What changes in Italy For Members

What changes about life in Italy in 2024

Clare Speak
Clare Speak - [email protected]
What changes about life in Italy in 2024
Milan's city centre is expected to bring in stricter traffic limits in 2024. Photo by Miguel MEDINA / AFP

From tax reforms to trains and tourist attractions, here's what we can expect in Italy in 2024



New Year’s Day: The first public holiday of 2024 takes place on the first day of 2024. A Monday off work isn’t a bad way to start the year. See a full guide to the year’s public holiday dates here.

Budget: From January, all the changes outlined in Italy’s 2024 budget plan - which in mid-December is still going through the lengthy debate and amendment process - should come into force. That is, of course, if the government manages to pass the budget bill by the end of December deadline.

The plan so far includes changes to IRPEF (income tax) brackets, a reduction in the TV licencing fee, and a controversial plan to charge some foreign residents up to 2,000 euros a year for healthcare. These plans are not set in stone yet and The Local will continue to report any updates as we get them.

Energy contracts: Some customers in Italy will need to switch their energy provider or contract by January 10th as new rules come in from this date.

Trains and planes: From early 2024 several new ‘tourist train’ routes are set to launch in Italy, and dozens of new short- and long-haul flights to Italian airports have also been announced. Find details of these and next year's other Italian travel-related news here.

Winter sales: Bargain hunters, on your marks. The winter sales begin across almost all of Italy on January 5th or 6th.

The scenic route: where in Europe can you catch the train to from Italy?

The scenic route: There will be new domestic and international train services running from Italy in 2024. Photo by OLIVIER CHASSIGNOLE / AFP.


Daylight savings time will begin on March 31st, when we set our clocks forward one hour and lose an hour of sleep.

Easter Sunday this year also falls on March 31st.


Venice’s 60th Biennale Arte: This year’s major arts event in the floating city is to open on Saturday 20th April, running until Sunday November 24th.



Tax: The online platform for income tax declarations in Italy opens this month.

Vasari Corridor: The 16th-century corridor above Florence's River Arno is set to open its doors to the public for the first time since 2016 after extensive renovation work.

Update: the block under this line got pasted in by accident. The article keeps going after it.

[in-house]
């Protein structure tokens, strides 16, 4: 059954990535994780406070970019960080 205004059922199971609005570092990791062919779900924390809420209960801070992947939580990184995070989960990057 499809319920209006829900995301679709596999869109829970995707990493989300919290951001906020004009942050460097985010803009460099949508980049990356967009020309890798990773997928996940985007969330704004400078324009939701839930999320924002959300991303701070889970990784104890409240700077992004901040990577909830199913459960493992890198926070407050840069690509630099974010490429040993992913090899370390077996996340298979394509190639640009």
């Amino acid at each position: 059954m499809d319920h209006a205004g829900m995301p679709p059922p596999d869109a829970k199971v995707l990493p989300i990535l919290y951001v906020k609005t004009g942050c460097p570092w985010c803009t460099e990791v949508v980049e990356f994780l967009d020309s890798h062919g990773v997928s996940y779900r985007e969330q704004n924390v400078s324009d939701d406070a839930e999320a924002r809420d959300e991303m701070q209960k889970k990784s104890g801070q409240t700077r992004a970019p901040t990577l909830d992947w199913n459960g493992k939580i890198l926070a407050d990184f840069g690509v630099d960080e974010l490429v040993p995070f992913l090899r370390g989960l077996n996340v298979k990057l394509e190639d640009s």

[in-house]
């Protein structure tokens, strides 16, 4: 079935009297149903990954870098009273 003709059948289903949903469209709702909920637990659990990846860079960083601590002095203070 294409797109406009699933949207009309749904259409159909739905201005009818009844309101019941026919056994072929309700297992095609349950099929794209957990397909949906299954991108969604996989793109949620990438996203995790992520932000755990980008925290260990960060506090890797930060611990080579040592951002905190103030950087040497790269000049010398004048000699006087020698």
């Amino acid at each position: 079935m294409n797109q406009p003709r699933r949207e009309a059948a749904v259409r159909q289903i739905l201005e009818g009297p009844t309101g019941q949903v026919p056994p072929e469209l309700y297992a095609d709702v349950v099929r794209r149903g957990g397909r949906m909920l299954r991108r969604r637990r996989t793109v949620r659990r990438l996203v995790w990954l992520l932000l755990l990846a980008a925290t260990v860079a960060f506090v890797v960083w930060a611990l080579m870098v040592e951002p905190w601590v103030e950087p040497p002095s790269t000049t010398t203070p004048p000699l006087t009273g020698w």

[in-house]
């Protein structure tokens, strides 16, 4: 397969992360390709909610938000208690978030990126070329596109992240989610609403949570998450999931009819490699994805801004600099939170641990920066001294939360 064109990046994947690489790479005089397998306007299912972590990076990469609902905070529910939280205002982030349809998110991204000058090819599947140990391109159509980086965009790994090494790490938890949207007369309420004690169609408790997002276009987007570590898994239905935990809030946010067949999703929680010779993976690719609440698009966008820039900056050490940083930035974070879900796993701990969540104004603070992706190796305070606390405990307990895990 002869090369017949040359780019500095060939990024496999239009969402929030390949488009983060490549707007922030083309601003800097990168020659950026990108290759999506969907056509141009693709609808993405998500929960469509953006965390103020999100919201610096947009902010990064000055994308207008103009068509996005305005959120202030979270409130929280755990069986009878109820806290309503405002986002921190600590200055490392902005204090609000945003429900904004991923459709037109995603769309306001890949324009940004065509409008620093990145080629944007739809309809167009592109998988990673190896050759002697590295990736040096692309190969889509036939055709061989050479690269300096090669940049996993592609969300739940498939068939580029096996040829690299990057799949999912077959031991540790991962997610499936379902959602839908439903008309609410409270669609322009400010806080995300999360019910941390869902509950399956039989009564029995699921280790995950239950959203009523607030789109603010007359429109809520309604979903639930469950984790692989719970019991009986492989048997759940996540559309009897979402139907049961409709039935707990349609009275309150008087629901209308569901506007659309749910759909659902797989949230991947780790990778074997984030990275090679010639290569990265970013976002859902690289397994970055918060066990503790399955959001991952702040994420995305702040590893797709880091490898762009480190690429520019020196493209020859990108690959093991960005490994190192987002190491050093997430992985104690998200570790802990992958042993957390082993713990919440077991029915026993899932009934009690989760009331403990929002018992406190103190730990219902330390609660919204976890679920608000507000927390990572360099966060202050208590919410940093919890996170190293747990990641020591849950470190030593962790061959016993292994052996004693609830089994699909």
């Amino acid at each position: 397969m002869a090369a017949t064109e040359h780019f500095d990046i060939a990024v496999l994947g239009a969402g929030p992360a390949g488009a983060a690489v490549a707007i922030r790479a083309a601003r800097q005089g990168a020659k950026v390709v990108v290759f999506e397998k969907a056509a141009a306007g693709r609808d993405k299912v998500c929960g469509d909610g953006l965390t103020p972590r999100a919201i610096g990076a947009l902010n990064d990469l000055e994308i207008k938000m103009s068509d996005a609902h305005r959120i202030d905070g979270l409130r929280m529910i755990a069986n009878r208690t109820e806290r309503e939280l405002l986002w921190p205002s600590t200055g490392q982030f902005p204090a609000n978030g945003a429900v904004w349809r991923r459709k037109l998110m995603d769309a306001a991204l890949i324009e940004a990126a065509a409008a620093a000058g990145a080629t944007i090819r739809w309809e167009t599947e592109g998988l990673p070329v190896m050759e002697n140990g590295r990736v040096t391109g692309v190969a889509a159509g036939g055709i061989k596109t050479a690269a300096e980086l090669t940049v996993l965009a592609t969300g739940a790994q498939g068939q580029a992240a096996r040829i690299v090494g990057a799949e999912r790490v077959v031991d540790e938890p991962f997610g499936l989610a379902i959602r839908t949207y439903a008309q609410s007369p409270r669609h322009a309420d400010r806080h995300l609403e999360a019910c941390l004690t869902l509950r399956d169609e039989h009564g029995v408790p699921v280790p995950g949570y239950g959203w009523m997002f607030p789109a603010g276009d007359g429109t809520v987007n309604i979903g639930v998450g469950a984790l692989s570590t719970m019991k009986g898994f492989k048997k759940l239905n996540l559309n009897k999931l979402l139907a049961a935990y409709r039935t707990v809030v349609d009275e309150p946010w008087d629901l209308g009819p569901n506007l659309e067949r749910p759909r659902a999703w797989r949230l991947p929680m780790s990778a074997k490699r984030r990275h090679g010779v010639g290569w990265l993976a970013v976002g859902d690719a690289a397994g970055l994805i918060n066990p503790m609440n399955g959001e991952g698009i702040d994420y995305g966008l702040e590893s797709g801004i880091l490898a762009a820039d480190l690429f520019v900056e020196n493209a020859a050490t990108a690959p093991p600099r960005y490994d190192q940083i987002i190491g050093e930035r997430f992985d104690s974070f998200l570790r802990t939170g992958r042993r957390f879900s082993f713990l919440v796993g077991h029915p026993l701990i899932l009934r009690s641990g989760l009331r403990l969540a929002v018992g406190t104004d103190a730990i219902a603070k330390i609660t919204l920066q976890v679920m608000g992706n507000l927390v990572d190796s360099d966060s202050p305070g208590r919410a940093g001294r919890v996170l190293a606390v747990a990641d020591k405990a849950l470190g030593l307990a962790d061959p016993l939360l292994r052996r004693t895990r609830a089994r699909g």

School’s out:  The long summer holidays officially begin for students in most parts of Italy on June 8th, for those schools which have Saturday classes, and June 7th for those finishing on a Friday.

Second-home tax deadline: Owners of second homes in Italy need to pay the first instalment of their IMU property tax by mid-June. The second payment deadline is in December.

Italy hosts G7: The Italian government plans to host this year’s G7 meeting in the southern region of Puglia, at a luxury resort better known for celebrity weddings.


Milan traffic limits: The mayor of Milan has announced new limits on cars in the city centre which are set to come into force from July.

Tampon tax: The Italian government announced in its draft budget plan that VAT on essential sanitary and baby products will be increased from 5 to 10 percent, with this and several other tax changes set to come in from July.


Holiday time: Not really a change, more a reminder of how things work in Italy - it’s best to get any important appointments and paperwork out of the way before the end of July. After that point, public officials and even legal and medical professionals may be hard to reach until September.

Don't expect an answer to your emails to Italian public offices in August. (Photo by Filippo MONTEFORTE / AFP)



Rientro: Cities come back to life as seemingly everyone returns from their summer holidays: pupils head back to school from the beginning of September, and many adults will be going back to work after a summer break, too.

New passport rules - the EU's long-delayed EES (Entry & Exit System) is now due to be introduced in the 'second half' of 2024, once the Paris Olympics and the summer holiday peak travel season are over. 

The exact date is still TBC, but the changes will affect how passports are scanned at the border and how the 90-day rule is applied.

The second EU border change - which involves all visitors getting a €7 'ETIAS visa waiver' before travel - is due to be implemented in the first half of 2025. See full details on what those changes will mean for you HERE



Winter tires: Motorists will need to check when the rules for switching to winter tires apply in their region - in most areas, it’s from the 15th.

Daylight savings time will end on October 29th, with clocks turned back one hour meaning there will be more light in the morning.


Income tax: The deadline for filing income taxes for most people is on November 30th.


New public holiday? There could be an extra day off work for employees this year as the government says it plans to make Armed Forces Day on November 4th a public holiday.


Join the conversation in our comments section below. Share your own views and experience and if you have a question or suggestion for our journalists then email us at [email protected].
Please keep comments civil, constructive and on topic – and make sure to read our terms of use before getting involved.

Please log in to leave a comment.

See Also